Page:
Saturday, November 17, 2012

Thimbles, my darlings

I have been mentally counting how many times I have been to England.  Once with Trubey and her parents (on the QEII, thank you very much), once with Arthur for our belated honeymoon, twice with Trubey and once by myself.  As an aside, Trubey's daddy thought I should see Europe so he started planning a trip in the late 1980s for all of us to go to Paris and Italy and then take a ship home to Miami.  But then the Achille Laure happened.  So he decided that if the Brits could handle the IRA, we could sail on a British ship.  That's how I managed to sail both ways across the Atlantic on the QEII.  In fact, our voyage home was  during "the perfect storm".  The captain refused to change course until 2am and I don't think there was an intact teacup on board, not to mention "my" broken poker machine (and lots of seasick passengers!).  Thank you, Bill Walker.  

The reason for all my thinking and counting is:  my thimble collection.  I only have size 7 thimbles.  I prefer sterling.  Hence, the reference to England.  Every time I have gone to England I have come home with several more thimbles for my collection.  About 10 years ago, Trubey and I were in London for two weeks.  Every day we went to a different street market.  At the end of 10 days, the vendors thought we were in the business!  They recognized us--and we recognized them!  I learned how to bargain. 

I have a lucite case for some of them.  But my collection seems to have expanded beyond its capacities.  It even includes a seal (or walrus) fur one from Alaska that Trubey's mother brought me from their trip there.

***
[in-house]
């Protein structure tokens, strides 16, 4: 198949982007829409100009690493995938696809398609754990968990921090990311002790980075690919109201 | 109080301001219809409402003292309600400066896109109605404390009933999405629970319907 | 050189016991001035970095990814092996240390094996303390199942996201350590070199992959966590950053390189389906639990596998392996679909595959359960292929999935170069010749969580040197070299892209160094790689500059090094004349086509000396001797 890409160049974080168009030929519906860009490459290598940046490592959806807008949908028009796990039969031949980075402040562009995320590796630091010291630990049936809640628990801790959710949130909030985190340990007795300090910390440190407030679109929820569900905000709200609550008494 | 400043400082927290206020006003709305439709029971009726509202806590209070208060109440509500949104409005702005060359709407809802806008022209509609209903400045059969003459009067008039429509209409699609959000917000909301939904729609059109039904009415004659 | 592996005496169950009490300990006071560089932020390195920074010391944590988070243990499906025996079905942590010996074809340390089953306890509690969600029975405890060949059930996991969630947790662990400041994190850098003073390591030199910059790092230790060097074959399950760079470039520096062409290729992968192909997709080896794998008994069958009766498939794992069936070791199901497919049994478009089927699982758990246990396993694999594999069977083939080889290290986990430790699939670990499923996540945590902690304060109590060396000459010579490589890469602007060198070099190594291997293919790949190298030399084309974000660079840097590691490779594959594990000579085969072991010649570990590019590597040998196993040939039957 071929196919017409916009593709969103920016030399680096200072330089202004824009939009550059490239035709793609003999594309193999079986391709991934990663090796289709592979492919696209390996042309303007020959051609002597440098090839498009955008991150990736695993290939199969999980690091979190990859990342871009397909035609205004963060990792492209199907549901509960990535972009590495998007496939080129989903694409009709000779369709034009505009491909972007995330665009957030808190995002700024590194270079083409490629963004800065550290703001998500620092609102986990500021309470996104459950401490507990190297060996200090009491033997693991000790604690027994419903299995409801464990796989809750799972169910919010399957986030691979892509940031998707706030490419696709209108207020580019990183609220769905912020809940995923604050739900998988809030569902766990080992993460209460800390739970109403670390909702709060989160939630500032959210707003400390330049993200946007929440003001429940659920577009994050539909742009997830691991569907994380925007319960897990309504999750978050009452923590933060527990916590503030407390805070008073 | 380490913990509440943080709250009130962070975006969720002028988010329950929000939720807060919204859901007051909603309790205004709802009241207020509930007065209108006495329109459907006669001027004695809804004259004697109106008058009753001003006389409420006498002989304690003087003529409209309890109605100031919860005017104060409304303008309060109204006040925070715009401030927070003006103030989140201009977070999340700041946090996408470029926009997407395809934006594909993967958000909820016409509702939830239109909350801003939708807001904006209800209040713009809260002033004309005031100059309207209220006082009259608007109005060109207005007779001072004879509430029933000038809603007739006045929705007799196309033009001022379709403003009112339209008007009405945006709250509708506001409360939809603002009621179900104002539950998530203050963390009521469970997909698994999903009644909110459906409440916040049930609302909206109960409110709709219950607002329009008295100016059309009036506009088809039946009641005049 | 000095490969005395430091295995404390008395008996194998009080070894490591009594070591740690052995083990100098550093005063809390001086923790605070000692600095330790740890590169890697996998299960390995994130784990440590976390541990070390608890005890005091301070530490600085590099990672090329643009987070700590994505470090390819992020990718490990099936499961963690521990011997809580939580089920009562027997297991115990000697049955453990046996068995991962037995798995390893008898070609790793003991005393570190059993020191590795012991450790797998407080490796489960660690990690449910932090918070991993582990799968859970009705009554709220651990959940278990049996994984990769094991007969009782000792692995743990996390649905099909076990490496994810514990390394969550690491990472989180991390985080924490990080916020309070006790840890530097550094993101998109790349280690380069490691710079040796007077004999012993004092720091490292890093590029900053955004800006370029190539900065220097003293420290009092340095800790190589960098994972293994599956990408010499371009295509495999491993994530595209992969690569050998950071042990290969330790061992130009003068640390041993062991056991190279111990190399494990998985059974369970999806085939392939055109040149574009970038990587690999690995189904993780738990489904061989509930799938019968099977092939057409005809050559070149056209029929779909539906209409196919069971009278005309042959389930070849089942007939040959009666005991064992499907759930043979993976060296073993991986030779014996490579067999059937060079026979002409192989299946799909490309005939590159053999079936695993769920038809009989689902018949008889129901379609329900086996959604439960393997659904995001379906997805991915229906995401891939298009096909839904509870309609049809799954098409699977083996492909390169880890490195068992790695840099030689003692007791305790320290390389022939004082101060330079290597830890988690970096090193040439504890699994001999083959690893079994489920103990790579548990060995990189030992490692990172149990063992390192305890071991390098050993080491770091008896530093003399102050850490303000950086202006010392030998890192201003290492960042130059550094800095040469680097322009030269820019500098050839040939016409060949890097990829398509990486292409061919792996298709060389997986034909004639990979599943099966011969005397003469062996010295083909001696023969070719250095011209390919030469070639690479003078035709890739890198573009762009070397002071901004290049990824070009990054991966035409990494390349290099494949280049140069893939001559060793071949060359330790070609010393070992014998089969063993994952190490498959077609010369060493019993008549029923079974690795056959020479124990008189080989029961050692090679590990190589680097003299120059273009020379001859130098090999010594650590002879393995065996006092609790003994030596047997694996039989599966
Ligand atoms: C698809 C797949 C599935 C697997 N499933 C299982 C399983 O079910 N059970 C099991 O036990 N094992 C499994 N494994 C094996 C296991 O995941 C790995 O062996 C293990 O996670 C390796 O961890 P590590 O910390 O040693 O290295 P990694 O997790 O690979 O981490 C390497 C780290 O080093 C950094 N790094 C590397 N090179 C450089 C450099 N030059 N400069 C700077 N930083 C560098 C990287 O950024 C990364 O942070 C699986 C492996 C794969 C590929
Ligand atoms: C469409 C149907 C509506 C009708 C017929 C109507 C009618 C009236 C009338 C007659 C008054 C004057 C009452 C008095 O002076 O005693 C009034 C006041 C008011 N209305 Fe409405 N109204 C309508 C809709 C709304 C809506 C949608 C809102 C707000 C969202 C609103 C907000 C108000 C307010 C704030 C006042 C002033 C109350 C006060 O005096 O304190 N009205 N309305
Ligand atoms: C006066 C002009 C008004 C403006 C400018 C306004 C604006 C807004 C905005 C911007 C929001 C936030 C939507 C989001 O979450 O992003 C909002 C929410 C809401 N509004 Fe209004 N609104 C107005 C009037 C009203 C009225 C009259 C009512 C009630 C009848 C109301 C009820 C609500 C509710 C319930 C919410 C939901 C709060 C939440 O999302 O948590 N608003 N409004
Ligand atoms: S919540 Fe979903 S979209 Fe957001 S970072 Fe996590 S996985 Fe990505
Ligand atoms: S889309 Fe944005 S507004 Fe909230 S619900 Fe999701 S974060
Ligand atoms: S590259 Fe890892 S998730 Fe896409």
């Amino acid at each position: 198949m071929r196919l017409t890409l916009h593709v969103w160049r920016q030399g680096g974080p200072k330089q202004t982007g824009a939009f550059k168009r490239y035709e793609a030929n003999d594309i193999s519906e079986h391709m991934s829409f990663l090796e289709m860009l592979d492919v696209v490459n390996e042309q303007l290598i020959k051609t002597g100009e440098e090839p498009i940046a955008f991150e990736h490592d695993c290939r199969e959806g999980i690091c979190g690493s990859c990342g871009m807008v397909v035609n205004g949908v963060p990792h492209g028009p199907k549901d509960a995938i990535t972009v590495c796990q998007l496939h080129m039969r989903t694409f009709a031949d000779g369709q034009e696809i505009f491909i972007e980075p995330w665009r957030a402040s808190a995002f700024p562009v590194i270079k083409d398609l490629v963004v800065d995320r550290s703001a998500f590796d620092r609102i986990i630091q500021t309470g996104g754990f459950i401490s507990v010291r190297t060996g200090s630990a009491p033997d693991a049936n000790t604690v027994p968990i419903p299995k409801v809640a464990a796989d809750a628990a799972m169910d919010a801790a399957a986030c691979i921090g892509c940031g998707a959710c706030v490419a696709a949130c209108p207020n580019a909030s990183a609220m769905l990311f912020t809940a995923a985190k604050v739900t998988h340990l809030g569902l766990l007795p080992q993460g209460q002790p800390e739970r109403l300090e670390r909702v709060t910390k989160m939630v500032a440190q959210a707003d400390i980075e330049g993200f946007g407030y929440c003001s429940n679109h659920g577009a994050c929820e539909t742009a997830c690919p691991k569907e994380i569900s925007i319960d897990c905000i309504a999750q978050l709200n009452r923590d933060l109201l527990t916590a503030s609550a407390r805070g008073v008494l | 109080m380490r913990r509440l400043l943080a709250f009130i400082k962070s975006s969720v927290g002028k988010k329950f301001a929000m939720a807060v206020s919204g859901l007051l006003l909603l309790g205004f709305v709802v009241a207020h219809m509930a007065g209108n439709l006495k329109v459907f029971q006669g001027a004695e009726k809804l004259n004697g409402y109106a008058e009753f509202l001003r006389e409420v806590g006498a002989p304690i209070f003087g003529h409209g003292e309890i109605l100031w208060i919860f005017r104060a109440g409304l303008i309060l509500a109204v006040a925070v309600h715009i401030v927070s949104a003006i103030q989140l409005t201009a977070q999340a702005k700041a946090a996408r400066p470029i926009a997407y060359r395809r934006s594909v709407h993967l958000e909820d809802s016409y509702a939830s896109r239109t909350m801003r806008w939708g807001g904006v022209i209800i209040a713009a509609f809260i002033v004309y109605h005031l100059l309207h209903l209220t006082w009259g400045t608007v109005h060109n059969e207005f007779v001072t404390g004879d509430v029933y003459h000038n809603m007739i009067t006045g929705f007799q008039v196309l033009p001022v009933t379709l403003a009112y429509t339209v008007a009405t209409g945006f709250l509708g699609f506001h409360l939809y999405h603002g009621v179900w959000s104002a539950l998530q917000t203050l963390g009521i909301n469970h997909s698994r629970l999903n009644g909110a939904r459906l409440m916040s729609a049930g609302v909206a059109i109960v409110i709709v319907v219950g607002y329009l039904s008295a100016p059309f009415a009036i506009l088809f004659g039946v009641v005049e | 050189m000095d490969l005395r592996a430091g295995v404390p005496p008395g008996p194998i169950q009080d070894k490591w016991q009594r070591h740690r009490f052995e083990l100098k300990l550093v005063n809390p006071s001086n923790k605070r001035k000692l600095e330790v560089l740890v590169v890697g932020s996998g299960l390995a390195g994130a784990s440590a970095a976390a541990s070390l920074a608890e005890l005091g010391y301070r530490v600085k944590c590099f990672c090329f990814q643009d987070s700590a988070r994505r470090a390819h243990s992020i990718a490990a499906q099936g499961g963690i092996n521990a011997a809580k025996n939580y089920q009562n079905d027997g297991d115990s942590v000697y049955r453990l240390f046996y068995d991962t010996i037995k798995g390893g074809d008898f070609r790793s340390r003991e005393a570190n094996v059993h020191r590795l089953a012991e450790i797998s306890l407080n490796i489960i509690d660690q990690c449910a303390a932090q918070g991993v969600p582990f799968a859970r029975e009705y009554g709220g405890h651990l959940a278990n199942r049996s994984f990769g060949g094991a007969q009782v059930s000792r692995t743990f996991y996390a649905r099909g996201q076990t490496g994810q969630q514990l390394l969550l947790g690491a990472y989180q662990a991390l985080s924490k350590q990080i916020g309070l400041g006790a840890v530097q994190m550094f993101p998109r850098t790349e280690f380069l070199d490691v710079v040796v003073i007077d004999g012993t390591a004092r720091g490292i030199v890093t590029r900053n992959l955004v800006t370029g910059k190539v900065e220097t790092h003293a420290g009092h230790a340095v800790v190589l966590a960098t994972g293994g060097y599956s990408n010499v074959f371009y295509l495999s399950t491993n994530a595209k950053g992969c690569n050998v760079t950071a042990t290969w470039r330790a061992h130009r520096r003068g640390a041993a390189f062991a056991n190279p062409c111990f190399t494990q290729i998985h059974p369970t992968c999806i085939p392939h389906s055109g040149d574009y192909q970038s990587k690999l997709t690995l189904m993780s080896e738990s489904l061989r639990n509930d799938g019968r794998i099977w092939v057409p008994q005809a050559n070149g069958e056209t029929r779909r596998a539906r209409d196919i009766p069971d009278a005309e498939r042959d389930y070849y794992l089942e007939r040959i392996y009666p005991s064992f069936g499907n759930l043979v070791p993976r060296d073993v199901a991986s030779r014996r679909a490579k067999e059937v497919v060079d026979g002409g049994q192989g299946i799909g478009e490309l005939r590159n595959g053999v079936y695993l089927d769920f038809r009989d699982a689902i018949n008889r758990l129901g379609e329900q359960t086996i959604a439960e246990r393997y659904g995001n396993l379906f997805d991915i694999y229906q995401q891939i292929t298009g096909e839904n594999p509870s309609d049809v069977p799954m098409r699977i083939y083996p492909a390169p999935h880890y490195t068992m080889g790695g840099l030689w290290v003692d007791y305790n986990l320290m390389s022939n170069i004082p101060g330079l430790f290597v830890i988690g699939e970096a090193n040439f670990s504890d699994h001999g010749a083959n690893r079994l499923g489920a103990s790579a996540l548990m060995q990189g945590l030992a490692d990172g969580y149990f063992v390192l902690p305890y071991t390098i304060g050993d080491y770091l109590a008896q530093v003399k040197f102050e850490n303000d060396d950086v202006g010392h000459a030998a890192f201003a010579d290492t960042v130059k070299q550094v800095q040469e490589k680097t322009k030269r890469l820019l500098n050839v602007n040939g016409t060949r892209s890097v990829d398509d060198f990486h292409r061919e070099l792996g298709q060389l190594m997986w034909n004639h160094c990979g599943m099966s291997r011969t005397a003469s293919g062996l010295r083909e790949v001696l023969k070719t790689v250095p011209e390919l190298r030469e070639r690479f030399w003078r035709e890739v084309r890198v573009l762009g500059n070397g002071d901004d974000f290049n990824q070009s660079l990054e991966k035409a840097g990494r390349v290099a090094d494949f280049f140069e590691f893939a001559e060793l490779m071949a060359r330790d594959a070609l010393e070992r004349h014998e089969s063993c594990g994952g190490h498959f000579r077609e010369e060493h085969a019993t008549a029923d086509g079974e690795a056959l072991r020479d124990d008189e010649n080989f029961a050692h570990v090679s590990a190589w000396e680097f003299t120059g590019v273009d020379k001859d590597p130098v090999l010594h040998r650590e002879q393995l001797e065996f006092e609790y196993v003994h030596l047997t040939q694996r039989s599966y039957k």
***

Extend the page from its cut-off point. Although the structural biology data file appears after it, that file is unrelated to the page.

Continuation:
These are some of the charmers I managed to pick up at those markets.  I tried to photograph some of them individually, but my camera skills weren't up to the task.  They were just shiny blurs.  I had forgotten some of their idiosyncracies--like the one the dealer had labeled on the outside "Made in Holland" and the American-made Dorcas style one that I had left the 1 pound price tag inside.  They both were obviously not up to snuff.  The usual price on the street was from 7 to 20 pounds depending on age more than condition.  One of these has multiple holes in the sides, the dealer told me "it's Edwardian".  And another that I tried to photograph had striations on the side that the needle had broken through.  It was dated 1878.  I really should study the date markings so I can tell how old these are.  That is something for another day.

 I prefer utility to design so don't have many commemorative thimbles.  You can tell from this photo that dusting isn't one of my strong points!

This is the thimble I use at home.  It is almost always resting on the coffee table ready to be pressed into action.  I have another favorite that I keep on the stitching table at the shop--its photograph was just a blur, alas.

Ironically, I have very few requests for thimbles.  I have some inexpensive ones for sale.  People tend to recoil when told a sterling thimble is worth over $50. 


  1. This is a sincere question, Mary Agnes--why do you use a thimble? A friend of mine, now 96, once remarked she couldn't understand how I could stitch without a thimble. The thought had never occurred to me.

  2. Anne, if you're working on a frame a thimble isn't necessary. You don't need to "push" the needle. However, when stitching "in hand", sometimes it takes some force to insert the stitch. This is especially true with 14mesh canvas and Paternayan wool. That is one reason so many designers and shops switched to 13mesh. Thanks for the question--I'll do a blog entry sometime this next week showing the project that caused me to start using a thimble.

  3. Hello, my name is Mary, I am collectoor thimble, too, I live in Vero Beach, I will like talk with you about thimbles